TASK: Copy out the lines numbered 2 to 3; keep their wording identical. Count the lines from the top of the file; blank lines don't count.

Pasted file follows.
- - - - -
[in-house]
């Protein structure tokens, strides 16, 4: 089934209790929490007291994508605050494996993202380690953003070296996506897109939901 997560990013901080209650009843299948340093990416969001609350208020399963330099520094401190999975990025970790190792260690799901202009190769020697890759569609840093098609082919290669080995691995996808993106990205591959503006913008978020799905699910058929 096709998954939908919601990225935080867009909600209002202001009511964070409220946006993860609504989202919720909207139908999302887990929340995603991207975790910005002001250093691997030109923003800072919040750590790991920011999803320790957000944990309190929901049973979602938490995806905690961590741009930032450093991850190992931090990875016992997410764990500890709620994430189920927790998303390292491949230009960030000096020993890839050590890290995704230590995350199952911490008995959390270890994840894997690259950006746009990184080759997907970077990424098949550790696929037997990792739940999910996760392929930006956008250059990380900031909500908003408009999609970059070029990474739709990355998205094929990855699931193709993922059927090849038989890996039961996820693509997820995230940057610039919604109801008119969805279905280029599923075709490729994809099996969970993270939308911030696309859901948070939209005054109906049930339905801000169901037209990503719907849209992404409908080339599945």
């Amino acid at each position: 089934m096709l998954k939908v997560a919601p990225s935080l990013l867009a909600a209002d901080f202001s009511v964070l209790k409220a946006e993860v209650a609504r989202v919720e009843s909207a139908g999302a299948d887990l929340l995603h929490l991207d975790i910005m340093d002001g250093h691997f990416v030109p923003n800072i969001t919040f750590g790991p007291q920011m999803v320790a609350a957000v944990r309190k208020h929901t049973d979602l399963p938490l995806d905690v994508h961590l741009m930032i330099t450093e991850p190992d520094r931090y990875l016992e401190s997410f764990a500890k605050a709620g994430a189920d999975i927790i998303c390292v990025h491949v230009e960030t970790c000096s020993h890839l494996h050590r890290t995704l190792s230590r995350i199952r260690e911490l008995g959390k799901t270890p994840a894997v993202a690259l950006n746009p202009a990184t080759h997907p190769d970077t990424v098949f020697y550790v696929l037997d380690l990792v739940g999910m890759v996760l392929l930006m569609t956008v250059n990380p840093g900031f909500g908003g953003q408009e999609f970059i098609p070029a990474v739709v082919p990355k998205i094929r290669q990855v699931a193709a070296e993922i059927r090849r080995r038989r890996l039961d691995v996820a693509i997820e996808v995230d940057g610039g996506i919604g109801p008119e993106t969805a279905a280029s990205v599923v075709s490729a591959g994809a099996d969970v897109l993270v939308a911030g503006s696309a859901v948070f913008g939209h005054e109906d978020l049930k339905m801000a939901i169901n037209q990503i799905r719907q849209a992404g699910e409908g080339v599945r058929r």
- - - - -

């Protein structure tokens, strides 16, 4: 089934209790929490007291994508605050494996993202380690953003070296996506897109939901 997560990013901080209650009843299948340093990416969001609350208020399963330099520094401190999975990025970790190792260690799901202009190769020697890759569609840093098609082919290669080995691995996808993106990205591959503006913008978020799905699910058929 096709998954939908919601990225935080867009909600209002202001009511964070409220946006993860609504989202919720909207139908999302887990929340995603991207975790910005002001250093691997030109923003800072919040750590790991920011999803320790957000944990309190929901049973979602938490995806905690961590741009930032450093991850190992931090990875016992997410764990500890709620994430189920927790998303390292491949230009960030000096020993890839050590890290995704230590995350199952911490008995959390270890994840894997690259950006746009990184080759997907970077990424098949550790696929037997990792739940999910996760392929930006956008250059990380900031909500908003408009999609970059070029990474739709990355998205094929990855699931193709993922059927090849038989890996039961996820693509997820995230940057610039919604109801008119969805279905280029599923075709490729994809099996969970993270939308911030696309859901948070939209005054109906049930339905801000169901037209990503719907849209992404409908080339599945």
């Amino acid at each position: 089934m096709l998954k939908v997560a919601p990225s935080l990013l867009a909600a209002d901080f202001s009511v964070l209790k409220a946006e993860v209650a609504r989202v919720e009843s909207a139908g999302a299948d887990l929340l995603h929490l991207d975790i910005m340093d002001g250093h691997f990416v030109p923003n800072i969001t919040f750590g790991p007291q920011m999803v320790a609350a957000v944990r309190k208020h929901t049973d979602l399963p938490l995806d905690v994508h961590l741009m930032i330099t450093e991850p190992d520094r931090y990875l016992e401190s997410f764990a500890k605050a709620g994430a189920d999975i927790i998303c390292v990025h491949v230009e960030t970790c000096s020993h890839l494996h050590r890290t995704l190792s230590r995350i199952r260690e911490l008995g959390k799901t270890p994840a894997v993202a690259l950006n746009p202009a990184t080759h997907p190769d970077t990424v098949f020697y550790v696929l037997d380690l990792v739940g999910m890759v996760l392929l930006m569609t956008v250059n990380p840093g900031f909500g908003g953003q408009e999609f970059i098609p070029a990474v739709v082919p990355k998205i094929r290669q990855v699931a193709a070296e993922i059927r090849r080995r038989r890996l039961d691995v996820a693509i997820e996808v995230d940057g610039g996506i919604g109801p008119e993106t969805a279905a280029s990205v599923v075709s490729a591959g994809a099996d969970v897109l993270v939308a911030g503006s696309a859901v948070f913008g939209h005054e109906d978020l049930k339905m801000a939901i169901n037209q990503i799905r719907q849209a992404g699910e409908g080339v599945r058929r």